I love legos! I still have my functioning train set from when I was 10 years old that we pull out at Christmas. I have the 1st edition lego death star that took a week to put together, and a handful of other items around. My girls are getting into legos now too, which adds to the fun. We spend hours putting together the designs on the pages, or making our own, like a fire station, movie theatre, or even “Captain Frank’s Emporium”. So when I stumbled upon The Unofficial LEGO Builder’s Guide by Allan Bedford, I had to look to see what new inspirations I could find with them.
This book provides an amazing “engineering guide” on how to build models with legos. It provides the fundamental details about most the pieces in the system (bricks, plates, etc.). From there it moves into building techniques, such as overlapping bricks on each later for maximum stability. It also demonstrates how to get desired effects, such as angles or curves, using pieces you might not expect. Once you get the hang of these concepts, you’re introduced to building models to scale, just as you see it in Legoland or other places. You’re even introduced to the concept of “mega bricks” which look like your normal small bricks. You are also introduced to mosaic patterns and sculpting with your bricks. All of this culminates by the end of the book in the process of building a simple scale model of a space shuttle.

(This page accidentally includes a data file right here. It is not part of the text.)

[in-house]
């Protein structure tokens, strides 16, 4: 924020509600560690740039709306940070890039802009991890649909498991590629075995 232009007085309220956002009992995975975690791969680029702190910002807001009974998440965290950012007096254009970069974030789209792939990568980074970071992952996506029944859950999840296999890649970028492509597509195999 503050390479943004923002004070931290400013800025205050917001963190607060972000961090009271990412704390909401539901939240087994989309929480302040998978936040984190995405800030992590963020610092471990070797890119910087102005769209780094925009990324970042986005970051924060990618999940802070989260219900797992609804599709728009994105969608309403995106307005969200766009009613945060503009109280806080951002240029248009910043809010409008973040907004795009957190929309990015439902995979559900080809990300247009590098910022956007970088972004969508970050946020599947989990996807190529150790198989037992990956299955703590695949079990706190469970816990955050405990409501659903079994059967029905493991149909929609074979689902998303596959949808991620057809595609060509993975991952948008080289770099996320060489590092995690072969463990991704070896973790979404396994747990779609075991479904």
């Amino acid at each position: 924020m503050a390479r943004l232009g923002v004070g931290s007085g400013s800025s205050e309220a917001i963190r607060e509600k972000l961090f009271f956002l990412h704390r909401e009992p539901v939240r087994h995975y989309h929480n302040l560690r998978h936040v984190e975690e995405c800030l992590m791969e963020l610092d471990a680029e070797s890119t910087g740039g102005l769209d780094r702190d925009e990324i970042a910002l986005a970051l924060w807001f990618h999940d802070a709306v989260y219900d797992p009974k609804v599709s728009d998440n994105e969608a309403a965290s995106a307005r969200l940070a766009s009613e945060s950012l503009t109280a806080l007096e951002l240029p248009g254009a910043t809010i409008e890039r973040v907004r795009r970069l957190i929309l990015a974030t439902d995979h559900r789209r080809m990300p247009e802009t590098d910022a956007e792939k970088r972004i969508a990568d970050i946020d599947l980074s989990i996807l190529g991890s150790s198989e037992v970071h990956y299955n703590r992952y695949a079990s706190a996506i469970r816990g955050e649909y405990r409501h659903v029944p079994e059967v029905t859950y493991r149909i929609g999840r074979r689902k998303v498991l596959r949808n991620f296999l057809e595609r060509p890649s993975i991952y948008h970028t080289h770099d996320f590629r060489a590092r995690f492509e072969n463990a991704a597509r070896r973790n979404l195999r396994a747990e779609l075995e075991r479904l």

In addition to this overview, the book provides a “Brickopedia” which catalogues all of the prominent pieces in the LEGO universe. It gives you the catalog number (in case you need to order some), it’s release date, and helpful insights on how to work with them. There is also a section showing how to use design grids, which are amazingly helpful at visualizing and laying out your project, from any angle.
This book wasn’t what I was expecting. I was expecting to read a general guide on how to make simple trees, or people, or houses. Instead, I read a great “foundational” book on how to get more out of my lego building experience. I immediately saw how I could take some model ideas and put them into action after reading this book. I was hoping that I could pass this book on to my 6 year old girls and let them run wild with it, but I don’t think it will quite suit them. However, when they turn 9 or 10, this will be the perfect book to enable them to expand their building horizons.
The Unofficial LEGO Builder’s Guide by Allan Bedford is the perfect book for your beginning or intermediate LEGO builder looking to get to the next level with their building skills. With plenty of pictures and examples, it is a fun and insightful read all at the same time. While I wouldn’t recommend it to the youngest of builders, it would make the perfect gift for anybody 9 to 99.
You can get this book through O’Reilly Books at http://shop.oreilly.com/product/9781593274412.do